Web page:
Farmers' markets in Southwestern Ontario: Community-level understandings of local food, farming and direct-purchasing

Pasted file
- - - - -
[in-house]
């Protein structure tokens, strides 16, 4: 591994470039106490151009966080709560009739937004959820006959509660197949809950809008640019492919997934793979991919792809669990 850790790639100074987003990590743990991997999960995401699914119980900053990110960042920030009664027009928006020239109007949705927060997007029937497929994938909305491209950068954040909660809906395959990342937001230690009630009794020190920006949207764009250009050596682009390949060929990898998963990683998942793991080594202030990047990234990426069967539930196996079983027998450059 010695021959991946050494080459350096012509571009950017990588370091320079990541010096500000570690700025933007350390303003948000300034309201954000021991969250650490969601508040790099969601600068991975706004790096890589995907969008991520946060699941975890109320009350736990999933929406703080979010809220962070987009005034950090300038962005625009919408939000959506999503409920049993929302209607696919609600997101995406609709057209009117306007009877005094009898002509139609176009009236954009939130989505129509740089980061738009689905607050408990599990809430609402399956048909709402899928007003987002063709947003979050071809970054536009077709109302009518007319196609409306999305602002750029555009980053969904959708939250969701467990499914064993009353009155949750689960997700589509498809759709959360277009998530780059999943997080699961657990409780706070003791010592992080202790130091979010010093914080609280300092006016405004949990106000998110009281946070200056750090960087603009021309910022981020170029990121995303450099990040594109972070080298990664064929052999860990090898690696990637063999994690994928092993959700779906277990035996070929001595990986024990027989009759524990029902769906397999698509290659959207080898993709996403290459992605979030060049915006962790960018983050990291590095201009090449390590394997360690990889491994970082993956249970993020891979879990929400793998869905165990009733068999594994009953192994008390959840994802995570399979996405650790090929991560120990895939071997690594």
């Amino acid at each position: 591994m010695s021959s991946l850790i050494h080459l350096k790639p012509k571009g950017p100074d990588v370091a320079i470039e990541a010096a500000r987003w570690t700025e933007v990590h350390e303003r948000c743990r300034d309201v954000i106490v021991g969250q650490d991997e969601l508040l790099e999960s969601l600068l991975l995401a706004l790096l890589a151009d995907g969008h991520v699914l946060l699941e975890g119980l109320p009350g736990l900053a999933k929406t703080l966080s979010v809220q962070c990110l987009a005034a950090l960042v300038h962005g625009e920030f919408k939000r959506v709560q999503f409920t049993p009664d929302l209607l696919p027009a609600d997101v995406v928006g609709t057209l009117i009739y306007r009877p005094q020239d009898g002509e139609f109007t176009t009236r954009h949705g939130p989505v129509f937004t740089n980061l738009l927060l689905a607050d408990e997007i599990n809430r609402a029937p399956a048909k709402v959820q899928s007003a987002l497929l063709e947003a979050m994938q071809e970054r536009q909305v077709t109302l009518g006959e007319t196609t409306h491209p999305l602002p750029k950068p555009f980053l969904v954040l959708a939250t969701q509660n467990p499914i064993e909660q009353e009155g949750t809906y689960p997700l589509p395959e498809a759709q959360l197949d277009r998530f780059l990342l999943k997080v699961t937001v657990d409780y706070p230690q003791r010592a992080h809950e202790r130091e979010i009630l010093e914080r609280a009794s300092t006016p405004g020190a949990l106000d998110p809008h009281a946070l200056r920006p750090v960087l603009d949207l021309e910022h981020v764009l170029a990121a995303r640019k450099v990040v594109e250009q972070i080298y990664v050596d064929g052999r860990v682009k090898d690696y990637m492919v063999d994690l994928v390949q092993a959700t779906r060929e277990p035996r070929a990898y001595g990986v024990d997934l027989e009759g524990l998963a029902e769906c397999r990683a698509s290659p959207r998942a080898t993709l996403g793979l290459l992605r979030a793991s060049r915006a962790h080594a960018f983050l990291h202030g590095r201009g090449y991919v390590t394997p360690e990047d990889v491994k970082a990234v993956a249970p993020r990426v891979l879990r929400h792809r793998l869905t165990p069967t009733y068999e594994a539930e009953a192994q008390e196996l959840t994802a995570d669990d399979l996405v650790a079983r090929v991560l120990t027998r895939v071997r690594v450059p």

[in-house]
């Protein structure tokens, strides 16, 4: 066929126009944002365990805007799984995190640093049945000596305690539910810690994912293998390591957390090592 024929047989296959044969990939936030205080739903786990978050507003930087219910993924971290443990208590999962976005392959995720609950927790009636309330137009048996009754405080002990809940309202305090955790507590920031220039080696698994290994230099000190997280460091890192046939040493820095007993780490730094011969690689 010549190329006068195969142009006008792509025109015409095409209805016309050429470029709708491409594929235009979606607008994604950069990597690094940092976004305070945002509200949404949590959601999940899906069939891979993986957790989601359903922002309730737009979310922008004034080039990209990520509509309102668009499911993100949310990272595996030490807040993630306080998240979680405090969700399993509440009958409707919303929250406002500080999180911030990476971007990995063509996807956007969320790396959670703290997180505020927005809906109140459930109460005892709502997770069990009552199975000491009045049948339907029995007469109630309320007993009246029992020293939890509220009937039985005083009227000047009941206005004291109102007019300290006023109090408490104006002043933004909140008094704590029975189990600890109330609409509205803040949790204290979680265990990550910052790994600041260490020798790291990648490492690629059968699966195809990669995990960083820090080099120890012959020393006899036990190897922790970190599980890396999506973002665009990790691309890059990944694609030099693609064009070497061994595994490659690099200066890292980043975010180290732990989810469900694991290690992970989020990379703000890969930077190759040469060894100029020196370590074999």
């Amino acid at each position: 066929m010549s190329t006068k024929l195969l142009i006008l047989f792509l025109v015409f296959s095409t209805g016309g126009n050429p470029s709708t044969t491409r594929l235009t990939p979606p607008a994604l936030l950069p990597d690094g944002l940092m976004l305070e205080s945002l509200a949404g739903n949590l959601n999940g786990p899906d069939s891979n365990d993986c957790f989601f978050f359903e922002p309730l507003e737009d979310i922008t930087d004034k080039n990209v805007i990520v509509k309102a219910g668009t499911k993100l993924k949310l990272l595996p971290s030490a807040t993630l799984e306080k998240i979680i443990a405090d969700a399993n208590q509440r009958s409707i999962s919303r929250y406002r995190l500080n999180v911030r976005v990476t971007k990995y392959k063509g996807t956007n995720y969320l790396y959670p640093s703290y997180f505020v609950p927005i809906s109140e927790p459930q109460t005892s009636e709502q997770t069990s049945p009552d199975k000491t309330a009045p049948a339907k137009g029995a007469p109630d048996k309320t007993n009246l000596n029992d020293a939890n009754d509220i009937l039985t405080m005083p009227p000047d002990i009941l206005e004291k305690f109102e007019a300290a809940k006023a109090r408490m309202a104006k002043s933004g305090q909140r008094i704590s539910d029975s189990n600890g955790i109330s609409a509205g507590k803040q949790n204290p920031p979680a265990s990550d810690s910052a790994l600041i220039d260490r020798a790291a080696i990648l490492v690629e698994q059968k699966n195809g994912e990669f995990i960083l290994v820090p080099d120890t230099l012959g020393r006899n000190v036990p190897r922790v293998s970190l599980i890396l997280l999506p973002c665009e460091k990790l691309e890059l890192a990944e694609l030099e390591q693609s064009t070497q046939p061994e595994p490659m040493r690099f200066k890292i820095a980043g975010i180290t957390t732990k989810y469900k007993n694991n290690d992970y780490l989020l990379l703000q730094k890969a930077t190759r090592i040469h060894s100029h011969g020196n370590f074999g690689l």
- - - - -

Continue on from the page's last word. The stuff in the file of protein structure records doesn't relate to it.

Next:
This research investigates the role of local food and direct-food marketing in linking farm and community interests. The focus is on farmers' markets as venues for direct-food marketing and an opportunity for linking farm and community interests. The research involves interviews with market managers, food vendors and food purchasers and explores community-level understandings of local food, farming and direct-purchasing at a representative selection of five farmers' markets. The findings suggest that food origin, locality and socio-economic interactions play an important role in linking farm and community interests, while methods of food production at the farm-level remain largely in the background. The research provides insights with regard to customer purchasing habits, expectations and beliefs at the farmers' market. Farmers' markets in southwestern Ontario play an important role as a means of employment for farmers, as well as supplying word-of-mouth advertising for other venues. Proportional grocery expenditures at farmers' markets tend to be much lower than that of supermarkets, although direct contact between farm and non-farm groups may foster social capital that is embedded in economic exchange and possibly into the wider community realm.